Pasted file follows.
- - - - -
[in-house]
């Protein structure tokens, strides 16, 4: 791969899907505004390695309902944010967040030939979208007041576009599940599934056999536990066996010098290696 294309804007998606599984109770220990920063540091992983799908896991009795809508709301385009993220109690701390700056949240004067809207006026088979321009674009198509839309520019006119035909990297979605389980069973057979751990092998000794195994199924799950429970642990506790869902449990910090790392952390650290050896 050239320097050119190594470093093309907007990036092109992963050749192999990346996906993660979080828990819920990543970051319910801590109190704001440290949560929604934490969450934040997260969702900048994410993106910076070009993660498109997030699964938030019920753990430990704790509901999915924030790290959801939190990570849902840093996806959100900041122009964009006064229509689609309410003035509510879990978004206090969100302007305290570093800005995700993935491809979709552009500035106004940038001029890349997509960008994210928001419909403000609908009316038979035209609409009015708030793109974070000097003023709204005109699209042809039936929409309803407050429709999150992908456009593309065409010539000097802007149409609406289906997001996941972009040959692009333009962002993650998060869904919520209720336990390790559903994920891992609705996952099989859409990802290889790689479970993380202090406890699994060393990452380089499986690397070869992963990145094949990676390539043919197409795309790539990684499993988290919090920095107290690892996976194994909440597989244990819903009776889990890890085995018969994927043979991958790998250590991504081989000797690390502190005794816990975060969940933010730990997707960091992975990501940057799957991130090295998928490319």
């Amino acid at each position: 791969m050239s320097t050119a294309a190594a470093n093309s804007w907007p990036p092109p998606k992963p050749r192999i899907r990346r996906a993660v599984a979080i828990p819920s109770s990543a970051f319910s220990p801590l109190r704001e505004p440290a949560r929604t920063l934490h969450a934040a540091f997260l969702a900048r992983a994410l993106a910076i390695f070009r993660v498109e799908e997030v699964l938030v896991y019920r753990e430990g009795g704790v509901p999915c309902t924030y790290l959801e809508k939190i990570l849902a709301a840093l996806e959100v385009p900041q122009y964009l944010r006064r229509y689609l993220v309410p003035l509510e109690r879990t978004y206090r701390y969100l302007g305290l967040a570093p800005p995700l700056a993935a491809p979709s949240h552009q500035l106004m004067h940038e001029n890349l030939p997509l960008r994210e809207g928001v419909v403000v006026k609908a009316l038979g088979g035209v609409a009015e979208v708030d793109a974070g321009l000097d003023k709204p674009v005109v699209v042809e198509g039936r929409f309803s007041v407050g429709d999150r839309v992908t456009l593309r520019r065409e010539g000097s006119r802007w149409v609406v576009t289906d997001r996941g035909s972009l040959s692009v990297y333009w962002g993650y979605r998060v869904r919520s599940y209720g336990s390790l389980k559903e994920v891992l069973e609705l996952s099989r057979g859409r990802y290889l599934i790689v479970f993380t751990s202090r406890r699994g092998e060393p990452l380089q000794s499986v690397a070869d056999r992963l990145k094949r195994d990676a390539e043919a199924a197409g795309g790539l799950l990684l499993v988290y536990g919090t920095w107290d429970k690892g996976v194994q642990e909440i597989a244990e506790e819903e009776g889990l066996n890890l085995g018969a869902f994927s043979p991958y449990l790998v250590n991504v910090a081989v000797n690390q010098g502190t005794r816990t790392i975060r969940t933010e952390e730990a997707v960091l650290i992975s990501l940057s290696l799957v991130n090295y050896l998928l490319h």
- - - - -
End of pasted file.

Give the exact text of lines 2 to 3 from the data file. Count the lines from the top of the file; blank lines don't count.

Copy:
């Protein structure tokens, strides 16, 4: 791969899907505004390695309902944010967040030939979208007041576009599940599934056999536990066996010098290696 294309804007998606599984109770220990920063540091992983799908896991009795809508709301385009993220109690701390700056949240004067809207006026088979321009674009198509839309520019006119035909990297979605389980069973057979751990092998000794195994199924799950429970642990506790869902449990910090790392952390650290050896 050239320097050119190594470093093309907007990036092109992963050749192999990346996906993660979080828990819920990543970051319910801590109190704001440290949560929604934490969450934040997260969702900048994410993106910076070009993660498109997030699964938030019920753990430990704790509901999915924030790290959801939190990570849902840093996806959100900041122009964009006064229509689609309410003035509510879990978004206090969100302007305290570093800005995700993935491809979709552009500035106004940038001029890349997509960008994210928001419909403000609908009316038979035209609409009015708030793109974070000097003023709204005109699209042809039936929409309803407050429709999150992908456009593309065409010539000097802007149409609406289906997001996941972009040959692009333009962002993650998060869904919520209720336990390790559903994920891992609705996952099989859409990802290889790689479970993380202090406890699994060393990452380089499986690397070869992963990145094949990676390539043919197409795309790539990684499993988290919090920095107290690892996976194994909440597989244990819903009776889990890890085995018969994927043979991958790998250590991504081989000797690390502190005794816990975060969940933010730990997707960091992975990501940057799957991130090295998928490319």
């Amino acid at each position: 791969m050239s320097t050119a294309a190594a470093n093309s804007w907007p990036p092109p998606k992963p050749r192999i899907r990346r996906a993660v599984a979080i828990p819920s109770s990543a970051f319910s220990p801590l109190r704001e505004p440290a949560r929604t920063l934490h969450a934040a540091f997260l969702a900048r992983a994410l993106a910076i390695f070009r993660v498109e799908e997030v699964l938030v896991y019920r753990e430990g009795g704790v509901p999915c309902t924030y790290l959801e809508k939190i990570l849902a709301a840093l996806e959100v385009p900041q122009y964009l944010r006064r229509y689609l993220v309410p003035l509510e109690r879990t978004y206090r701390y969100l302007g305290l967040a570093p800005p995700l700056a993935a491809p979709s949240h552009q500035l106004m004067h940038e001029n890349l030939p997509l960008r994210e809207g928001v419909v403000v006026k609908a009316l038979g088979g035209v609409a009015e979208v708030d793109a974070g321009l000097d003023k709204p674009v005109v699209v042809e198509g039936r929409f309803s007041v407050g429709d999150r839309v992908t456009l593309r520019r065409e010539g000097s006119r802007w149409v609406v576009t289906d997001r996941g035909s972009l040959s692009v990297y333009w962002g993650y979605r998060v869904r919520s599940y209720g336990s390790l389980k559903e994920v891992l069973e609705l996952s099989r057979g859409r990802y290889l599934i790689v479970f993380t751990s202090r406890r699994g092998e060393p990452l380089q000794s499986v690397a070869d056999r992963l990145k094949r195994d990676a390539e043919a199924a197409g795309g790539l799950l990684l499993v988290y536990g919090t920095w107290d429970k690892g996976v194994q642990e909440i597989a244990e506790e819903e009776g889990l066996n890890l085995g018969a869902f994927s043979p991958y449990l790998v250590n991504v910090a081989v000797n690390q010098g502190t005794r816990t790392i975060r969940t933010e952390e730990a997707v960091l650290i992975s990501l940057s290696l799957v991130n090295y050896l998928l490319h």